Valvular heart disease

Severe aortic stenosis (AS) poses the greatest perioperative risk. This is because, if hypotension occurs during anaesthesia and surgery, it can be a difficult problem to correct. AS is a fixed obstruction and limits maximum cardiac output during stress. Patients cannot respond normally to the peripheral dilation associated with anaesthesia and blood pressure can fall dramatically. This causes myocardial ischaemia, as the myocardial hypertrophy seen in AS is associated with increased oxygen demand. AS may be asymptomatic and patients with severe stenosis do not necessarily exhibit classical features on examination. According to the Helsinki Ageing Study, 3% people aged 75-85 have critical aortic stenosis.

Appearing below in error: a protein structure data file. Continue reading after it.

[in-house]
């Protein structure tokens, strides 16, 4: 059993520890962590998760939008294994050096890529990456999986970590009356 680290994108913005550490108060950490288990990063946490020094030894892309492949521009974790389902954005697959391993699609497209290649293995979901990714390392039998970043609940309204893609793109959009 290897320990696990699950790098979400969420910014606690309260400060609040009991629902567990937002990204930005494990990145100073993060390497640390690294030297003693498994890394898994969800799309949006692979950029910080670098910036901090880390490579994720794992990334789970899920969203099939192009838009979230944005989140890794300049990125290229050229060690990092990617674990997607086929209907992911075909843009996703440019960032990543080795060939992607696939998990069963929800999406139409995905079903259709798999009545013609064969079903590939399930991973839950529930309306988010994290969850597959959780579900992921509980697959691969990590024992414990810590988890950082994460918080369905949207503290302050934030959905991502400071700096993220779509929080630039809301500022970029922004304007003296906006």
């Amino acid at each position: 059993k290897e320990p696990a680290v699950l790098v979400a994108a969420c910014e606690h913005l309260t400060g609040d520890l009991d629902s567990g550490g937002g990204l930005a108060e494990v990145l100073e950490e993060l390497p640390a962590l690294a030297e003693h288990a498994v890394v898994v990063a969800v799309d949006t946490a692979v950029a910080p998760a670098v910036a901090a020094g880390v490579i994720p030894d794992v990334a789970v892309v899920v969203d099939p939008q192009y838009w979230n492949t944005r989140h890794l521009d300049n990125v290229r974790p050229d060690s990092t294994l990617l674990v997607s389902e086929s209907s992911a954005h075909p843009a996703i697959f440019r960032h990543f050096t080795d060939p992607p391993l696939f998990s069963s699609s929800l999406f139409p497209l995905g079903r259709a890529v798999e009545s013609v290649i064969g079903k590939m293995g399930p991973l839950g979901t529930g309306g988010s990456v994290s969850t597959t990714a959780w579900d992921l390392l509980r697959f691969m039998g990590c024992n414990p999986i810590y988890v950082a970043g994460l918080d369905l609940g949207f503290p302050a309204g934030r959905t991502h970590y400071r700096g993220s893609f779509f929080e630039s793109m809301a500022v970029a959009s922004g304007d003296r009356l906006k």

It is also important to recognise mitral stenosis because it is necessary to control the heart rate in order to preserve diastole. This aids filling of the left atrium and generates enough pressure to squeeze blood through the stenosed valve. The presence of any murmur requires a preoperative echocardiogram, and antibiotic prophylaxis is required for most patients with valve disease undergoing surgery.

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